Carter: Managing Old-fashioned Values During Change

April 1964 was a momentous month for me. It marked my entry into the emergency services world.  That is the point in my life when I was privileged to become a part of the Freehold, N.J., First Aid squad as a 16-year-old, rookie cadet member of that fine organization. While some of the memories have surely faded, I can still recall my first response with the late Woodrow "Chubby" Lykes, and Mel Winkleman. It was a call for a young child who had crashed through a glass door at their home on Ford Avenue.

A great deal has happened in the intervening five decades. However, my friends, it is still difficult for me to believe that we are well into the midst of a new century. We survived Y2K and experienced the murderous treachery of the 9/11 tragedy. We have seen many dear friends come and go. Yet the world seems to move forward, through both the good things and the bad things. Like "Old Man River," it just keeps rolling along. 

As a child of the 40s, my thoughts of the 21st Century were always associated with things like Buck Rogers, robots and trips to the moon. So where does that leave us today? We have experienced two of the above things. However, I don’t know about you, but I have yet to meet Buck Rogers (except on a Warner Brothers cartoon or a flickering 1940’s series).

So where does this leave us. Let me suggest that my goal in this commentary is to arouse within you the curiosity to see if some of my theories on change really have any validity. It is my hope that you are not expecting a flashy, high-tech approach to doing business in the future. If you are, you will be sadly disappointed. It just does not seem to have worked out that way.

It is our suggestion to you that every tomorrow you will ever face is just one day away from a particularly comfortable today. Time has been and remains one long continuum, with no distinct breaks or artificial junctures, except for those added later by historians, like the Dark Ages; or the Renaissance.

Do you honestly think that people roamed the streets of Europe mumbling about what a “bummer” it was to live in the Dark Ages? Or did people in Italy dance in the streets with the knowledge that they were living during the Renaissance?  That is not how I see history as having played out. .

Regardless of the time and place you might wish to examine, people woke up every morning.  They went off to work.  They came home, had supper, and then went to bed.  This went on day after day and year after year.  People came and people went.  Events both great and small occurred.  But each day led directly into the next. Later on, someone, probably an academic historian, studied their times and then labeled them, for the ease of history.  You and I are still living this out as we move through life.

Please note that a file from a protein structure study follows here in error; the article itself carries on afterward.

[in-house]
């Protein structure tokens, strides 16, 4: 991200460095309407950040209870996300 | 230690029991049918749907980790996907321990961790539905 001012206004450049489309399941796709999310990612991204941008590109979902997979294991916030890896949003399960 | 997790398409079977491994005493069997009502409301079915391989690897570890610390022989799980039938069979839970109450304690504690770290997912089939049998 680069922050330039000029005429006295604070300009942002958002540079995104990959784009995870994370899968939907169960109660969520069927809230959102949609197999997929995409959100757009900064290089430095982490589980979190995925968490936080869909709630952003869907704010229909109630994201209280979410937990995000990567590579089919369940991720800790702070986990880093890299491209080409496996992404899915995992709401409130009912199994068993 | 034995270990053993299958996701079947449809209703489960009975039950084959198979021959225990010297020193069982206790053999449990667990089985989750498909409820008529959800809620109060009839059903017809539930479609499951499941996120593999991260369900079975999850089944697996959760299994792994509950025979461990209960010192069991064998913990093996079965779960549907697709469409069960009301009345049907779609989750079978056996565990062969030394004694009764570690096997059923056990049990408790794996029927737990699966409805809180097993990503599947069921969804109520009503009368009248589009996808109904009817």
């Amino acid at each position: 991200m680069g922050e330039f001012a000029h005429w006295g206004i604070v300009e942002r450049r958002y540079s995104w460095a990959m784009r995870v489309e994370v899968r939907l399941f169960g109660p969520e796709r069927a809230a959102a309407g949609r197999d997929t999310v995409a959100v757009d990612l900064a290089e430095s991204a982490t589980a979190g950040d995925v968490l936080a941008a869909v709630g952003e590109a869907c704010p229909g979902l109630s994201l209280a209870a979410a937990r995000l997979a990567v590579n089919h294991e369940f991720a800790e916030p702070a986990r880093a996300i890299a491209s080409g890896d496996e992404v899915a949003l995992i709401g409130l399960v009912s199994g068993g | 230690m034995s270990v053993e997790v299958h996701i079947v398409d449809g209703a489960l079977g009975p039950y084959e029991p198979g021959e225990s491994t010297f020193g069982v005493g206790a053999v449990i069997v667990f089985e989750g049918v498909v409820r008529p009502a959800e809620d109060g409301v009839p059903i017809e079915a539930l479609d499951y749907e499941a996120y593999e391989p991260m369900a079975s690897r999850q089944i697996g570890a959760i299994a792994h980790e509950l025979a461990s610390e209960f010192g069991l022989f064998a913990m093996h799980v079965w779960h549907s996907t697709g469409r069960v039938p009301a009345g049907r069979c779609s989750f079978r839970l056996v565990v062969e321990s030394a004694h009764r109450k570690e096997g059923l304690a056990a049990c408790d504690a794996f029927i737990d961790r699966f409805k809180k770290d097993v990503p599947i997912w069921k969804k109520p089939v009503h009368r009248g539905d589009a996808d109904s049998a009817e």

So here we are in the year 2014. We are still training and responding to emergencies. Such is the way of the world.

Let me suggest that while our times are more complicated than say the 1890’s, the basics remain the same.  In light of this, it is my intention to stress a combination approach to managing your fire departments. Let me suggest that it be geared to challenging conventional change wisdom. It is my intention to suggest that you need to be aware that some things will change. And I want you to work with your fire department to prepare for those changes. But I think that it is critical for you to do so while maintaining solid, palpable contact with some good old fashioned personal values.

Much of what I think and believe will be at odds with the traditional management theorists. It is my firm belief that any new ideas or approaches you plan for your department will have little merit if we ignore the basic human values that made America great. To succeed in the future we must have a firm grasp of the present and never forget the past.

Sounds like a contradiction in terms doesn’t it? Heading into the future with one foot firmly rooted in the past is indicative of some confused thinking at the very least. We’ll see. Regardless of the approach you choose for running your fire department, it is my firm conviction that you must always remember those basic values which have helped to weave the fabric of our lives as Americans. I am a firm believer that these values are going to be crucial to any new way of doing things, even in those cases where a radical change is needed

What then are these values to which I make mention? These are a series of qualities which I have come to call a person’s moral compass. If you are to succeed as a leader (or a follower for that matter) these attributes must become a bedrock part of the way in which you live your life. What are these qualities?

  • Integrity
  • Courage
  • Honesty
  • Pride
  • Determination
  • Faith
  • Forcefulness
  • Good judgment
  • Tact
  • Decisiveness
  • Persistence
  • Initiative
  • High principles
  • The ability to take responsibility
  • Good personal bearing
  • Loyal
  • Reliable
  • Dependable
  • Unselfish
  • Self-disciplined
  • Possess a thirst for knowledge
  • A servant of the troops

It is my hope that I have given you a lot about which to ponder.  It is my intention to discuss each of these in detail over the next couple of weeks.  Like I have said time and again, becoming an effective leader is not an easy job.  You will need to devote a great deal of time to gaining the knowledge and crafting your persona to meet the needs of the leader’s role. Please stay with me.